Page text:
Casa Barragán is a UNESCO World Heritage site, and its upkeep is constant and inspiring work. “About five years ago our gardener was unwell, so I took over from him for a brief stint,” Chakceel says. “Standing in the middle of the garden, I started to feel an absolute peace. The noises around me disappeared, and the garden seemed like an oasis. I mentioned it to some co-workers and the following day one of them took over from me, then another. We started to fight about who’d take care of the garden, even arriving at work early to claim gardening duties before anyone else. Amazing, isn’t it?” Chakceel laughs. “Each of us wanted to experience the solitude and peace in Barragán’s garden.”
That peaceful feeling is nature talking, according to Barragán, who described its transformation into a garden as “the most efficient haven against the aggressiveness of contemporary life.”
The main garden at Casa Barragán encloses the rear of the house and looks informal, despite being the result of careful design. Age-old peppercorns and a coral tree convey height and privacy, all weighed down with ivy. Clivias form a knee-height under-storey and jasmine winds its way through the whole setting, chasing light. “The garden is so warm,” says Chakceel. “When the light comes through from the garden in the afternoon it fills the living room. Barragán achieved this by building up layers of colour in the garden: you have the orange of the clivias; the light yellow of the jasmine; and the red of the coral tree.” Even an open space hidden behind the trees creates warmth by delivering intense light, broken here and there by dense greenery.
There is mystery to Barragán’s garden. His modern, minimalist house is contrasted by maximalist colour and landscapes that seem to grow exclusively under the influence of nature; but to say this is telling only half of the story. “One of my favourite parts of the garden is the deformed peppercorn tree,” Chakceel says. The tree sits in front of the largest window in the house, an invisible wall of sorts between the main garden and living room. “Barragan planted the peppercorn in this spot when it was young. His plan was to deform it into a whimsical sculpture, which he did by tying weights to the branches as they grew.” Today the branches create a curtain across the view from the living room, helped by elderly waterfalls of ivy.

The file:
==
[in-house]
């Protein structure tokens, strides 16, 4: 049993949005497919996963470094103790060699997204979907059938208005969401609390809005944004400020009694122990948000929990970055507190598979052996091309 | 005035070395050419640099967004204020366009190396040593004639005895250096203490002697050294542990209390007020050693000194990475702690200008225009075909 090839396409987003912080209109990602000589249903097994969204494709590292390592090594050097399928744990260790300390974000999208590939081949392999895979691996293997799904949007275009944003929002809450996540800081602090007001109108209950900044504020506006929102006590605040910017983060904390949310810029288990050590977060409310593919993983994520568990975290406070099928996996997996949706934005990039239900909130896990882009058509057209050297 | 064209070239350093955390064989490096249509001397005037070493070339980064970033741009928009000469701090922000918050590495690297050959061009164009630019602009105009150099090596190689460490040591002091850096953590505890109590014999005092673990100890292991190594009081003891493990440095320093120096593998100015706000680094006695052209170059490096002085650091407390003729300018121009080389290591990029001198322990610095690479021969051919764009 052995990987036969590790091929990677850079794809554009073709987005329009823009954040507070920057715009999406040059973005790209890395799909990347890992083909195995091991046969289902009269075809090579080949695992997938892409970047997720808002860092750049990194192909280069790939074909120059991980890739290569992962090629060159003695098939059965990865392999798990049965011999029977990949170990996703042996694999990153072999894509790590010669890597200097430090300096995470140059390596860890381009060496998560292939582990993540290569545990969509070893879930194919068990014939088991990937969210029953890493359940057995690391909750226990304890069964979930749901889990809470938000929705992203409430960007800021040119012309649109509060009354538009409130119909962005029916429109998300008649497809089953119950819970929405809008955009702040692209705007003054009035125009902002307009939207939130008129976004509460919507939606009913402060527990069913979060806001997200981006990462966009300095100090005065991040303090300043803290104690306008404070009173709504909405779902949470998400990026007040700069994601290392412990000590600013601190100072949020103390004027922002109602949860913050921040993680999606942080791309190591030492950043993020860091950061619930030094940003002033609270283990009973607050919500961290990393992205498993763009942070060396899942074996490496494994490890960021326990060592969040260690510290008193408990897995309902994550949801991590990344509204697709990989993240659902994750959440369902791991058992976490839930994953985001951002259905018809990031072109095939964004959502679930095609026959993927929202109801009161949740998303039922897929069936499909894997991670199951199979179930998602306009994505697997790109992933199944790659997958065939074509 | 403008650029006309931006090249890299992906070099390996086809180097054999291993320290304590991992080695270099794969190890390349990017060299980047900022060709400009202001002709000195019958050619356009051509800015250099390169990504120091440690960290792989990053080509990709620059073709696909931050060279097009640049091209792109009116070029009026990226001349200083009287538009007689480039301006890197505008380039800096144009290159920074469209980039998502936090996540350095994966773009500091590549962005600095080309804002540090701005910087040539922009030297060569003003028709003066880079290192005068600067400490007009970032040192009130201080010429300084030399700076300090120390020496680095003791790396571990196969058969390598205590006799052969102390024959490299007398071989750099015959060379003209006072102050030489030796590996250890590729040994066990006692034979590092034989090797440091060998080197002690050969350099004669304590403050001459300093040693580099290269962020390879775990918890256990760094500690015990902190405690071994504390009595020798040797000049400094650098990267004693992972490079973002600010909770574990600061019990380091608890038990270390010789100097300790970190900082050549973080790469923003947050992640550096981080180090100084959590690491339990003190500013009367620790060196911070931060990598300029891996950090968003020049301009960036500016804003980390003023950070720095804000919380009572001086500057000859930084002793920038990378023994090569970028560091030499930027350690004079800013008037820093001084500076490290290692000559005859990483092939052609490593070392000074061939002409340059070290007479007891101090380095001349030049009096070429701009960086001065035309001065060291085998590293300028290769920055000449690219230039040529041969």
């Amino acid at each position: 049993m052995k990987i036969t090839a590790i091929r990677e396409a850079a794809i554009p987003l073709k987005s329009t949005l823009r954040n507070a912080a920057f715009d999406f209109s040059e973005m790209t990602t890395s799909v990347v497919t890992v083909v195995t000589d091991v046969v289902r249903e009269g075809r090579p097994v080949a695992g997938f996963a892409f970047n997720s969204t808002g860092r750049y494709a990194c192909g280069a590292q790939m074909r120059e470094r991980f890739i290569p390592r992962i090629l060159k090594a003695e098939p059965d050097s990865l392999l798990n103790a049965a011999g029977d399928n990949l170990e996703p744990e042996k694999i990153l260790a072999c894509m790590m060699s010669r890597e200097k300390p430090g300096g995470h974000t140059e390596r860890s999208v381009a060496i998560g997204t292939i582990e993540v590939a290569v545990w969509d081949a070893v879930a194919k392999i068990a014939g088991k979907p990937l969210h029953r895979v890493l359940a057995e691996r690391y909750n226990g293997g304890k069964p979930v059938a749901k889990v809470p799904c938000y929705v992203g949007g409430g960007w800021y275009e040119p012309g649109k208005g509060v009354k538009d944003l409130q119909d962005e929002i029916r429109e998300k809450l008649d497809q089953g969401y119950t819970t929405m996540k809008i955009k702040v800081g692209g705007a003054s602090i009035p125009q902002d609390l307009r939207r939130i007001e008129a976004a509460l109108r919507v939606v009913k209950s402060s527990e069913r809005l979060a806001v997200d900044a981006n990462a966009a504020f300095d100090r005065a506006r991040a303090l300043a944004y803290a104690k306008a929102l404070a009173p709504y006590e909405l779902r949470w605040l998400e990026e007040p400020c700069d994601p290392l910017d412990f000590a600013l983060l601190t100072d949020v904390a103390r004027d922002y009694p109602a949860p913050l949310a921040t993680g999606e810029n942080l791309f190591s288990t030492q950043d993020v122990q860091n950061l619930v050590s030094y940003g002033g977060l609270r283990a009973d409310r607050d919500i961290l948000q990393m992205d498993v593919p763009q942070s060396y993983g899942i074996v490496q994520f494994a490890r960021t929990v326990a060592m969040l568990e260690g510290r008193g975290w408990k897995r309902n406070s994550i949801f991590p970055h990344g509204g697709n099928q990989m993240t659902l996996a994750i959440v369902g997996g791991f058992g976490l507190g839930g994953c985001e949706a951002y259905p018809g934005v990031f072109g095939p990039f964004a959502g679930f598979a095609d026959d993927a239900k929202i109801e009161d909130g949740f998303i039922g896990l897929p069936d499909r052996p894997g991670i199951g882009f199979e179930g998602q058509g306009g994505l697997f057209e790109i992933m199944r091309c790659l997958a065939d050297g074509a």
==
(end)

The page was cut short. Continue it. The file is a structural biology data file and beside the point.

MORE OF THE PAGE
Push aside the ivy and you enter into an open space, mirroring – physically – the steps in a thought-process. There are places for solitude: an enclosed courtyard with a reflecting pool and sculpted vases; and upstairs an open patio where the walls are painted pink, white and orange and a golden trumpet vine bursts in, the sole botanical presence.
“There are many levels in the garden and they create a real sense of discovery,” says Chakceel. You have to step down into the courtyard, and up into the main garden. Paths of volcanic rock trail off into deep green abstraction, and an indoor stairway leads to the outdoors patio, where the whole universe awaits.
“I would like to describe the spiritual and physical repose one can enjoy from the habit of spending a few moments of every day in a garden,” said Barragán. Use beauty as your daily bread, he went on to say, and let nature in while you abandon yourself to spontaneous meditation. I’ve walked up to the jacaranda at Casa Gilardi and watched it cast shadows across the pink and blue walls that Barragán built. I’ve stood in the rain in Barragán’s own courtyard and watched droplets hit and dissolve into the reflecting pool. Mornings spent in these spaces are easy reminders of beauty, silence, joy – all things that get beaten down in a fast world. I don’t have a huge garden myself, or an extravagant one, but neither of these things is essential for building a Barragán-like world. Make a garden and spend time in it, he’s saying, and let the peacefulness of the garden be your permanent companion.